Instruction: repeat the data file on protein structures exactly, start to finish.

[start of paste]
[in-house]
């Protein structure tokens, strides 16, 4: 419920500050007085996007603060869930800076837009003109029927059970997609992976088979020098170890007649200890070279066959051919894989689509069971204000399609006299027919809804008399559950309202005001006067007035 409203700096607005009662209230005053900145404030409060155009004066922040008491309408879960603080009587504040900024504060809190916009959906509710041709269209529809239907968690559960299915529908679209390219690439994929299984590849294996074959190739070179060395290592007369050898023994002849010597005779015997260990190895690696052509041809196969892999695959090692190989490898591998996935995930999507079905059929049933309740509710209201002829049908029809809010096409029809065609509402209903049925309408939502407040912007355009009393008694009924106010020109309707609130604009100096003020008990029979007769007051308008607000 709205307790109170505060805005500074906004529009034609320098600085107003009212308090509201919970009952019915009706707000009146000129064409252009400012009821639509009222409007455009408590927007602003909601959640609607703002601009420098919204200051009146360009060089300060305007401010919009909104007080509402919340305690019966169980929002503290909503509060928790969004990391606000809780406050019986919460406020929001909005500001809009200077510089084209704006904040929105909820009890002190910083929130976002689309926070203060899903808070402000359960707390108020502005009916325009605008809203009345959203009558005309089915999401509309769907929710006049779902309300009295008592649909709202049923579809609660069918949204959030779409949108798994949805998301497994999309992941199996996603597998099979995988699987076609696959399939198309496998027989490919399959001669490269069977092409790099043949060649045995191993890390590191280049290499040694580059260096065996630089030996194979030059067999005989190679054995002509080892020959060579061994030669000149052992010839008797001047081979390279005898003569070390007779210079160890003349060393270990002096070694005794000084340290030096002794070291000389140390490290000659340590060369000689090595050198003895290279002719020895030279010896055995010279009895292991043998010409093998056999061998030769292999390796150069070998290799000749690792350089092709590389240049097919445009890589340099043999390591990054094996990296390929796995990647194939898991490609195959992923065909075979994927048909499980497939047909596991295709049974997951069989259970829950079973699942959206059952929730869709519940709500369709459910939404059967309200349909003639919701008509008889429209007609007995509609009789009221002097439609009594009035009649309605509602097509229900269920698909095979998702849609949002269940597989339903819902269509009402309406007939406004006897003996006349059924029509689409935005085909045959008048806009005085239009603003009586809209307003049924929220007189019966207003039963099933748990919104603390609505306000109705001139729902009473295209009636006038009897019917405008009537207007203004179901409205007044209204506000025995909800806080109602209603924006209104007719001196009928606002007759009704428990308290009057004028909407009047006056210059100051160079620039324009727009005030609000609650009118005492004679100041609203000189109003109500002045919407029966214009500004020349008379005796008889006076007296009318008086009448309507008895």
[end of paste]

[in-house]
């Protein structure tokens, strides 16, 4: 419920500050007085996007603060869930800076837009003109029927059970997609992976088979020098170890007649200890070279066959051919894989689509069971204000399609006299027919809804008399559950309202005001006067007035 409203700096607005009662209230005053900145404030409060155009004066922040008491309408879960603080009587504040900024504060809190916009959906509710041709269209529809239907968690559960299915529908679209390219690439994929299984590849294996074959190739070179060395290592007369050898023994002849010597005779015997260990190895690696052509041809196969892999695959090692190989490898591998996935995930999507079905059929049933309740509710209201002829049908029809809010096409029809065609509402209903049925309408939502407040912007355009009393008694009924106010020109309707609130604009100096003020008990029979007769007051308008607000 709205307790109170505060805005500074906004529009034609320098600085107003009212308090509201919970009952019915009706707000009146000129064409252009400012009821639509009222409007455009408590927007602003909601959640609607703002601009420098919204200051009146360009060089300060305007401010919009909104007080509402919340305690019966169980929002503290909503509060928790969004990391606000809780406050019986919460406020929001909005500001809009200077510089084209704006904040929105909820009890002190910083929130976002689309926070203060899903808070402000359960707390108020502005009916325009605008809203009345959203009558005309089915999401509309769907929710006049779902309300009295008592649909709202049923579809609660069918949204959030779409949108798994949805998301497994999309992941199996996603597998099979995988699987076609696959399939198309496998027989490919399959001669490269069977092409790099043949060649045995191993890390590191280049290499040694580059260096065996630089030996194979030059067999005989190679054995002509080892020959060579061994030669000149052992010839008797001047081979390279005898003569070390007779210079160890003349060393270990002096070694005794000084340290030096002794070291000389140390490290000659340590060369000689090595050198003895290279002719020895030279010896055995010279009895292991043998010409093998056999061998030769292999390796150069070998290799000749690792350089092709590389240049097919445009890589340099043999390591990054094996990296390929796995990647194939898991490609195959992923065909075979994927048909499980497939047909596991295709049974997951069989259970829950079973699942959206059952929730869709519940709500369709459910939404059967309200349909003639919701008509008889429209007609007995509609009789009221002097439609009594009035009649309605509602097509229900269920698909095979998702849609949002269940597989339903819902269509009402309406007939406004006897003996006349059924029509689409935005085909045959008048806009005085239009603003009586809209307003049924929220007189019966207003039963099933748990919104603390609505306000109705001139729902009473295209009636006038009897019917405008009537207007203004179901409205007044209204506000025995909800806080109602209603924006209104007719001196009928606002007759009704428990308290009057004028909407009047006056210059100051160079620039324009727009005030609000609650009118005492004679100041609203000189109003109500002045919407029966214009500004020349008379005796008889006076007296009318008086009448309507008895």